A council employee who processed car parking fines and a former university lecturer have gained official recognition for their top cyber security skills, as efforts to bridge the cyber skills gap continue.
They were just two of a total of 31 students to complete the Global Information Assurance Certification (GIAC) scheme, having been invited to take part in the eight-week training course run by the SANS Cyber Academy.
The 31 were chosen from 25,000 candidates who applied online via a series of aptitude tests run by the Academy, as a means to uncover those who have the necessary cyber talents for roles in the industry, but may not have realised it.
Ross Bradley, who previously worked for Newcastle City Council for 15 years processing car parking fines, was the top performer on the course but said he had not even been sure it was worth his time applying.
“I was wary of quitting my job and starting the Academy, especially when I saw that people working in forensics and with degrees were going. I thought to myself, ‘I don’t have a degree, I just work for the council’, but I’m glad I went."
Similarly, Kate Booth who quit her job as a university lecturer, said the course was a great way to not only find hidden talent, but also encourage females to consider cyber security as a career.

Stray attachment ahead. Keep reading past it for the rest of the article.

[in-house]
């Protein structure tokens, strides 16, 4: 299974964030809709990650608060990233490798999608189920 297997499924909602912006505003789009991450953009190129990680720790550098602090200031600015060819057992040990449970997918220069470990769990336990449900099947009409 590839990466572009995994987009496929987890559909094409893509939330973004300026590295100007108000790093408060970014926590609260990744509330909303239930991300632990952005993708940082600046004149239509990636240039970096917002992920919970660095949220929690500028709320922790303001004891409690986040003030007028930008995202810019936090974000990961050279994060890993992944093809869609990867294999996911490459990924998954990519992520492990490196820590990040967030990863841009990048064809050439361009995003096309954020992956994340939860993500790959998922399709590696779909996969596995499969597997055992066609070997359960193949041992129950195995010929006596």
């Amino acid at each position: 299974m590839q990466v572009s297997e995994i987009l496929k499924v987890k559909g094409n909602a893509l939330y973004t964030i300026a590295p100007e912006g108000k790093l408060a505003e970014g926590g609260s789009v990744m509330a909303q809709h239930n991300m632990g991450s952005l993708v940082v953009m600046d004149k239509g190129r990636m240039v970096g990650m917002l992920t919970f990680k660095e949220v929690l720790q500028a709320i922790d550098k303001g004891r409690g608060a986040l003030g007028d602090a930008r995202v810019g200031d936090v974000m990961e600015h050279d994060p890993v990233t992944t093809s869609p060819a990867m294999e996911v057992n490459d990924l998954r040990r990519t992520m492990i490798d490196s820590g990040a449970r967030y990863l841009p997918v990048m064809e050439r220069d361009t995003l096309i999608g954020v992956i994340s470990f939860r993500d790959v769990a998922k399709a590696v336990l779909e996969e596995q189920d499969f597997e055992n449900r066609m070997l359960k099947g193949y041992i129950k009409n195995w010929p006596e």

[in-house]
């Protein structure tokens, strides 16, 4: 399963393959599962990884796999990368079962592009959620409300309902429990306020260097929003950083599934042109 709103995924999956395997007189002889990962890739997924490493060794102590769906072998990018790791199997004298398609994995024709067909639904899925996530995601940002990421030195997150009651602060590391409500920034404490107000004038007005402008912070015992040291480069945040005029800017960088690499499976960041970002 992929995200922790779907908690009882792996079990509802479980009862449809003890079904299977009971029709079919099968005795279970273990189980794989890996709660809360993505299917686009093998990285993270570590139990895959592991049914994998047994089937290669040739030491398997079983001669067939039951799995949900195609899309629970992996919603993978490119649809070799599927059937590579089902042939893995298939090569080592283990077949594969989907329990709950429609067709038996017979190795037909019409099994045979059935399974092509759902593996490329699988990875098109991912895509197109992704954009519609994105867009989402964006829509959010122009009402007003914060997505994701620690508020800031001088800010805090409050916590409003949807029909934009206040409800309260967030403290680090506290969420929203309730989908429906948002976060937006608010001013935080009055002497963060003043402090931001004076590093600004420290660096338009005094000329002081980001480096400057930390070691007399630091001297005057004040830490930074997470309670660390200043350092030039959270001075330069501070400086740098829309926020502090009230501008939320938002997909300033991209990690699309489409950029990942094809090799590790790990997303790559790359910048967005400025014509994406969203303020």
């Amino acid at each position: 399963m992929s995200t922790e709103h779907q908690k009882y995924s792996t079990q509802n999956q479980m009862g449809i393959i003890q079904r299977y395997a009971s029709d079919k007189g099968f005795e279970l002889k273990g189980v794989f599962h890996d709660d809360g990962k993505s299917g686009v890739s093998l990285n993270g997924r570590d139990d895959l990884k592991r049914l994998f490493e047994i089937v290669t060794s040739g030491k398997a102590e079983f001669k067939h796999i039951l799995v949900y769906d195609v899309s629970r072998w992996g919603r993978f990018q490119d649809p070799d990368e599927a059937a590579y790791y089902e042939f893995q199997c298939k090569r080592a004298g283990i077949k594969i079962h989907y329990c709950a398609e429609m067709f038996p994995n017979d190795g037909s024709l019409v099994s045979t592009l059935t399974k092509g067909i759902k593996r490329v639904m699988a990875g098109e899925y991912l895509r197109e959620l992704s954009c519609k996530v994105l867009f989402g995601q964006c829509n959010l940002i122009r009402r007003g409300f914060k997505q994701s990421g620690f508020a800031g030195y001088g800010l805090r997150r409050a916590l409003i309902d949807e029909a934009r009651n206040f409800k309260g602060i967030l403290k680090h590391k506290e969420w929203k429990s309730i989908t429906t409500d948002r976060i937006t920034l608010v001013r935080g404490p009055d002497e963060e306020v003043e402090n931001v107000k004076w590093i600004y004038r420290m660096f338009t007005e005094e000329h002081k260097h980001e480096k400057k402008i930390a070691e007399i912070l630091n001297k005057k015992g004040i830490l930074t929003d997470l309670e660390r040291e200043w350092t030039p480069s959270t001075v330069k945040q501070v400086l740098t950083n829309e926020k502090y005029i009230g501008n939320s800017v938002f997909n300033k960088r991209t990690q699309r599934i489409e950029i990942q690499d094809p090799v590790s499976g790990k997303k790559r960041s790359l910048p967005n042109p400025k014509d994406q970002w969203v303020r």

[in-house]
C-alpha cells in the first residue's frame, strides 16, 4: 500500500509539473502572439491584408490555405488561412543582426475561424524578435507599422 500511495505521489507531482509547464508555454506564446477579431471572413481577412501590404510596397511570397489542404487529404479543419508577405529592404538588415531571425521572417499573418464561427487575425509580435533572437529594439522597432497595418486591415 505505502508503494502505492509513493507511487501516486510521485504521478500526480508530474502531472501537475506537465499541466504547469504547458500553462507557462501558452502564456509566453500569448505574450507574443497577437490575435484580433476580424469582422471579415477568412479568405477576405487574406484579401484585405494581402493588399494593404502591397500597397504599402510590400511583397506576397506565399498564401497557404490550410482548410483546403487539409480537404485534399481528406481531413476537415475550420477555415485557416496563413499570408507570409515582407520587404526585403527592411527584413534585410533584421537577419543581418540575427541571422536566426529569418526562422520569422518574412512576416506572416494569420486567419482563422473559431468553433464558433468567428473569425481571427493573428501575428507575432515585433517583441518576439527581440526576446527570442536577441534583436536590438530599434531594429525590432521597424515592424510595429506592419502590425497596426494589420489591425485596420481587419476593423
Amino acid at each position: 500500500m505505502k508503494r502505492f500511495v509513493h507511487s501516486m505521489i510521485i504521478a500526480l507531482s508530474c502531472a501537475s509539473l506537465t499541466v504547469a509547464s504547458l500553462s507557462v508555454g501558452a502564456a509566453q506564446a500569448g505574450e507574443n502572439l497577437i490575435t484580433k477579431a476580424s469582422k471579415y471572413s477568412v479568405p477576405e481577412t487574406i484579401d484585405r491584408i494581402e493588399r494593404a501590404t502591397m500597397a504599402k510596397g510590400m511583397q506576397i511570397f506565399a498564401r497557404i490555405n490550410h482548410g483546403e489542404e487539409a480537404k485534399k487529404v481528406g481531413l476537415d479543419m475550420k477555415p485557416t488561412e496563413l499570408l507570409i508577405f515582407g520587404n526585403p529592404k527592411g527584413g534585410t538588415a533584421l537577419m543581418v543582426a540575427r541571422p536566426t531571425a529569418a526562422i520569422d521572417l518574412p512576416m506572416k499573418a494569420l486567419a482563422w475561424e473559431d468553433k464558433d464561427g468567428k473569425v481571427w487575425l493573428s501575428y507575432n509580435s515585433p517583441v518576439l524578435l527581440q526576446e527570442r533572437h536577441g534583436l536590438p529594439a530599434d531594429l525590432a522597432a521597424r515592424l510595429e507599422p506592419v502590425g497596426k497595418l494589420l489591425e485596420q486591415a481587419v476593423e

“The course is great because it includes people of all ages and backgrounds that haven’t followed the usual route to cyber security and doesn’t just look at existing skills but also capability and potential.
“It’s a great model for supporting women into the industry, avoiding traditional routes which can be quite male-centric. Half the population are women so we are missing the talents of a lot of people."
Steve Jones, UK managing director of the SANS Cyber Academy, said Kate and Ross were exactly the sort of people the course was designed to uncover.
“That someone who has never worked in the profession has such potential is proof that the cyber professionals we need are out there, but the current system is failing to find and nurture them,” he said.
Given the pressing need for cyber security experts it's not surprising that those who have completed the course are already being snapped up by cyber security firms.
One firm on the look-out for skilled staff is e2e, with its head of cyber development, Jim Fox, saying the firm was like a "kid in a candy shop" trying to pick up talented staff to fill its ranks.
“The Academy is like the Harvard Business School for cyber - you know the graduates are going in based on their aptitude, and will be going through the best training possible.”
The need for skilled cyber staff is rising all the time as businesses facing every increasing threats to their operations from numerous sources, ranging from nation-state hackers to criminal groups, intent on stealing data and disrupting operations.
Dr Kuan Hon criticises GDPR consent emails that will only eviscerate marketing databases and 'media misinformation'
Apple squashes Steam Link app on 'business conflicts' grounds
Philip Hammond wants to forget rules that the UK agreed with the EU to ban non-European companies from the satellites
Instapaper to 'go dark' in Europe until it can work out GDPR compliance